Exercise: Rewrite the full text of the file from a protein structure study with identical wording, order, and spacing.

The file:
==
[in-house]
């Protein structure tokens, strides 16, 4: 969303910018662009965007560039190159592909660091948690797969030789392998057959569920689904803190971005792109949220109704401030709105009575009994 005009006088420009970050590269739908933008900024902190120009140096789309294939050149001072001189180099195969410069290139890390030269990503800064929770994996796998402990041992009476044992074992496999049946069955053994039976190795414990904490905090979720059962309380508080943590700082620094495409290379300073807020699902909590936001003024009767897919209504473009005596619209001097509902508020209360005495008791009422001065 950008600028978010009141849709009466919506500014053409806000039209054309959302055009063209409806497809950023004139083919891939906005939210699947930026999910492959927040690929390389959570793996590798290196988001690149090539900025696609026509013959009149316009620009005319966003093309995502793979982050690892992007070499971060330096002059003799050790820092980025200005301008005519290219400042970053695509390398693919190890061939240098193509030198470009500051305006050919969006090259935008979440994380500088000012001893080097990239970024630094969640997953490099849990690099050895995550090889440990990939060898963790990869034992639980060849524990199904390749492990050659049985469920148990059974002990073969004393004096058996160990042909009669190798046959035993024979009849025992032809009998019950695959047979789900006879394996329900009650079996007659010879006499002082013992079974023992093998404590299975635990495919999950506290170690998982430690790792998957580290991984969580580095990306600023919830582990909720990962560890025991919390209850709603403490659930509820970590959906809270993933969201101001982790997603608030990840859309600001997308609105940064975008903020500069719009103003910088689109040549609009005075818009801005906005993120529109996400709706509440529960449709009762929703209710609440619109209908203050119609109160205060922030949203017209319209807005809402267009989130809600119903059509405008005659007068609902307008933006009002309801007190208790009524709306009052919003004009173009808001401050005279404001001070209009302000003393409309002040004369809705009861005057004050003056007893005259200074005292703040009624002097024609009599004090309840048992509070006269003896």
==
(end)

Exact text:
[in-house]
């Protein structure tokens, strides 16, 4: 969303910018662009965007560039190159592909660091948690797969030789392998057959569920689904803190971005792109949220109704401030709105009575009994 005009006088420009970050590269739908933008900024902190120009140096789309294939050149001072001189180099195969410069290139890390030269990503800064929770994996796998402990041992009476044992074992496999049946069955053994039976190795414990904490905090979720059962309380508080943590700082620094495409290379300073807020699902909590936001003024009767897919209504473009005596619209001097509902508020209360005495008791009422001065 950008600028978010009141849709009466919506500014053409806000039209054309959302055009063209409806497809950023004139083919891939906005939210699947930026999910492959927040690929390389959570793996590798290196988001690149090539900025696609026509013959009149316009620009005319966003093309995502793979982050690892992007070499971060330096002059003799050790820092980025200005301008005519290219400042970053695509390398693919190890061939240098193509030198470009500051305006050919969006090259935008979440994380500088000012001893080097990239970024630094969640997953490099849990690099050895995550090889440990990939060898963790990869034992639980060849524990199904390749492990050659049985469920148990059974002990073969004393004096058996160990042909009669190798046959035993024979009849025992032809009998019950695959047979789900006879394996329900009650079996007659010879006499002082013992079974023992093998404590299975635990495919999950506290170690998982430690790792998957580290991984969580580095990306600023919830582990909720990962560890025991919390209850709603403490659930509820970590959906809270993933969201101001982790997603608030990840859309600001997308609105940064975008903020500069719009103003910088689109040549609009005075818009801005906005993120529109996400709706509440529960449709009762929703209710609440619109209908203050119609109160205060922030949203017209319209807005809402267009989130809600119903059509405008005659007068609902307008933006009002309801007190208790009524709306009052919003004009173009808001401050005279404001001070209009302000003393409309002040004369809705009861005057004050003056007893005259200074005292703040009624002097024609009599004090309840048992509070006269003896």